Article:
Jean Copeland, 76, who has mobility problems and walks with the aid of a stick, says she is no longer fit enough to make the uphill journey to the grave at Bushbury Cemetery and has to drive.
However, a detachable bollard on the narrow path – installed to prevent vehicles damaging kerbside memorials – needs to be unlocked and lifted out of the ground to allow cars through.
Mrs Copeland, who lives in Bushbury and has been visiting the grave of her son, Paul, since 1968, said: “I like to come up here as often as I want to clean the grave and bring flowers. My knees just won’t carry me up the hill so I am forced to drive.
“But each time I visit I need to phone in advance to ask if the bollard can be taken out, and then when I get here a lot of the time it hasn’t been done for me. I asked in the office and was told to make an appointment if I wanted to visit.
“My son only lived for 36 hours when he was born, and coming up here is what gives me an inner peace and keeps me going. But I’m finding that this is bringing back all the stress and upset I went through when he passed away. It caused my marriage to fail,” she added.
Mrs Copeland, who also uses a mobility scooter, said staff at the Underhill Lane cemetery had given her a key to remove the bollard, but that she wasn’t strong enough to do it alone.
“I come up here with my friend Pearl, who is in her eighties, and neither of us has the strength to lift it. And I’m sure the council maintenance workers drive around this bollard, which would mean them going up on the kerb where there are memorials.”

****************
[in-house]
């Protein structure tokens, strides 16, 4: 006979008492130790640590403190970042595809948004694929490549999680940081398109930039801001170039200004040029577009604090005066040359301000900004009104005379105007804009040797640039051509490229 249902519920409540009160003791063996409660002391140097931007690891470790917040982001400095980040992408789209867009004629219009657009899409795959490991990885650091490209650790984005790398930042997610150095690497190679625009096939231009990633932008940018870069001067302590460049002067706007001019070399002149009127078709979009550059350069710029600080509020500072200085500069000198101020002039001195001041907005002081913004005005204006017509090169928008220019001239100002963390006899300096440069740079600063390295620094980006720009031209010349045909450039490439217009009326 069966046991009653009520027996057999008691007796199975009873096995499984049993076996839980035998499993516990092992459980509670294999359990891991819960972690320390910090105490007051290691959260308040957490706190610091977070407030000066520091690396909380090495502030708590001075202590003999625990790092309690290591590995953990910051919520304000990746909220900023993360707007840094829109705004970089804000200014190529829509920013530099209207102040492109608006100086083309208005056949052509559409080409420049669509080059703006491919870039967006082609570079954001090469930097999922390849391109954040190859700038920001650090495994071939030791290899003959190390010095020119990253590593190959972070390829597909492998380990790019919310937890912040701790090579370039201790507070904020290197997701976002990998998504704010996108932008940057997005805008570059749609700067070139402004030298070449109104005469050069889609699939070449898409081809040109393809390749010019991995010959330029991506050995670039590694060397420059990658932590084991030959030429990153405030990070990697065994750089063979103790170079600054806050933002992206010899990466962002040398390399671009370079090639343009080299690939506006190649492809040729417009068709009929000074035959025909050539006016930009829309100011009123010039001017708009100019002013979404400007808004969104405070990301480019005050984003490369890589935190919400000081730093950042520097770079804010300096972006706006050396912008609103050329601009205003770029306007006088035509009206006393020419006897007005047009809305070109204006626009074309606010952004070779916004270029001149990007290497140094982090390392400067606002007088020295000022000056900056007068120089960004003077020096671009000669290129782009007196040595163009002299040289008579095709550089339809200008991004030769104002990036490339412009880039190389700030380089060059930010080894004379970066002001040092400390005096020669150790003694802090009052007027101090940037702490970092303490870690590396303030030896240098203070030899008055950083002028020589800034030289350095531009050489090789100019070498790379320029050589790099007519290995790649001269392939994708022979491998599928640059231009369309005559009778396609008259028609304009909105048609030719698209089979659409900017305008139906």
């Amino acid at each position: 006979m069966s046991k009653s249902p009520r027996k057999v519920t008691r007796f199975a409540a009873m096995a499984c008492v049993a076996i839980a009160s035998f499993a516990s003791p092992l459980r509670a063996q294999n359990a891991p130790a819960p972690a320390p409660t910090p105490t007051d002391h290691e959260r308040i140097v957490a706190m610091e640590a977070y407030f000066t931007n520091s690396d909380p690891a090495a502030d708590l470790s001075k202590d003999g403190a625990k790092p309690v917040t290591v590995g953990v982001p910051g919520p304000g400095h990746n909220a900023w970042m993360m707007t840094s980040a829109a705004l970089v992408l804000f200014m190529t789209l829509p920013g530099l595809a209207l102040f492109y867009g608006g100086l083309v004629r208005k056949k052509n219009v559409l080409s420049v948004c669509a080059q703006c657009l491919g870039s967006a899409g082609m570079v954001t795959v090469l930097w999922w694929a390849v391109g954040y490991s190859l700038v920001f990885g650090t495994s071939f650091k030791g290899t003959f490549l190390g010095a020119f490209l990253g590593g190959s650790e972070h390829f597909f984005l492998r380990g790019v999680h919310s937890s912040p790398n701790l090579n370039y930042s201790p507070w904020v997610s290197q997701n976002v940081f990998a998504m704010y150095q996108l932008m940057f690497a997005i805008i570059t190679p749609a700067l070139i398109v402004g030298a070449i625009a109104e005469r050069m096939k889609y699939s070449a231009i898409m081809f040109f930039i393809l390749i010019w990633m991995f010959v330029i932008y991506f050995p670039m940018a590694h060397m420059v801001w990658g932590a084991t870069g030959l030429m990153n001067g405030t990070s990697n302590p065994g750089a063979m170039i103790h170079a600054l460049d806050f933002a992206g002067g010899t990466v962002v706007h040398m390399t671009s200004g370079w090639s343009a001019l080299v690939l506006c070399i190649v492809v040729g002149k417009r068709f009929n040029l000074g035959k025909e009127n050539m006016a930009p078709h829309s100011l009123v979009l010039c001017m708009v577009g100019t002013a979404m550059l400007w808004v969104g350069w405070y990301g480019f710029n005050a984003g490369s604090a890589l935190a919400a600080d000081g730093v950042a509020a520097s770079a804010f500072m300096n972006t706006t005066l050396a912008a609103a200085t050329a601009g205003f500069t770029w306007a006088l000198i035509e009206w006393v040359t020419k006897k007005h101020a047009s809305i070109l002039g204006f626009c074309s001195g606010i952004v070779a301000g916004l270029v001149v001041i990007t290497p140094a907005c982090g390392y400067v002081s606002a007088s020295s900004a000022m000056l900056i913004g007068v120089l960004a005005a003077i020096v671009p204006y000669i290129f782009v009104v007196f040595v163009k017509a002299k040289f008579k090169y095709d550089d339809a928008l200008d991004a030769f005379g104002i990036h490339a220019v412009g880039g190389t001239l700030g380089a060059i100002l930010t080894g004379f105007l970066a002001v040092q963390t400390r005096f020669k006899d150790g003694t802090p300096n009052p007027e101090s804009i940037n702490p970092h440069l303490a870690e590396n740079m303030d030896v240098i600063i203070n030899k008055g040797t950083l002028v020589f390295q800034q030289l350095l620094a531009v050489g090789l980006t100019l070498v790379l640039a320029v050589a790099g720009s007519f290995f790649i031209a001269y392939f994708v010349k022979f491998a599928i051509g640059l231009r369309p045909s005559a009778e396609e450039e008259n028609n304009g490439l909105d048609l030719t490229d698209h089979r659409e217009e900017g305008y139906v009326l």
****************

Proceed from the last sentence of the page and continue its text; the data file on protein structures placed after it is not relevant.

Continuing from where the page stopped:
She said she had written to the cemetery several times and then taken her plight to former Bushbury North Labour councillor Alan Butt earlier this year.
Despite losing his seat in the May elections, Mr Butt said he had told Mrs Copeland he would still do everything he could to help.
“It’s not right that people should need to pre-book to visit the graves of their loved ones. There’s nothing unreasonable about wanting to come here whenever you want,” he said.
“I think it would have made more sense to fit a collapsible bollard to make access more flexible for everyone. This bollard is heavy enough and it’s difficult to work free of the hole in the ground and lift out. It’s certainly not something two elderly ladies would be able to do.”
Councillor Steve Evans, cabinet member for city environment and climate change, said: “I’m always sympathetic to people’s needs. My understanding after speaking to the cemetery manager is that Mrs Copeland is well known to our staff and management at Bushbury Cemetery who have met with her on many occasions.
“The bollard is in place to prevent vehicles from accessing a very narrow road and potentially damaging kerb edges and memorial plaques. Staff at the cemetery regularly remove the bollard for Mrs Copeland and have told her that they are more than happy to do so whenever she visits the site. All she needs to do is pop into the office.
“Despite this, we are concerned to hear Mrs Copeland is unhappy with the service she has experienced at the cemetery and a manager will be contacting her to re-emphasise that the team are happy to remove the bollard whenever she visits."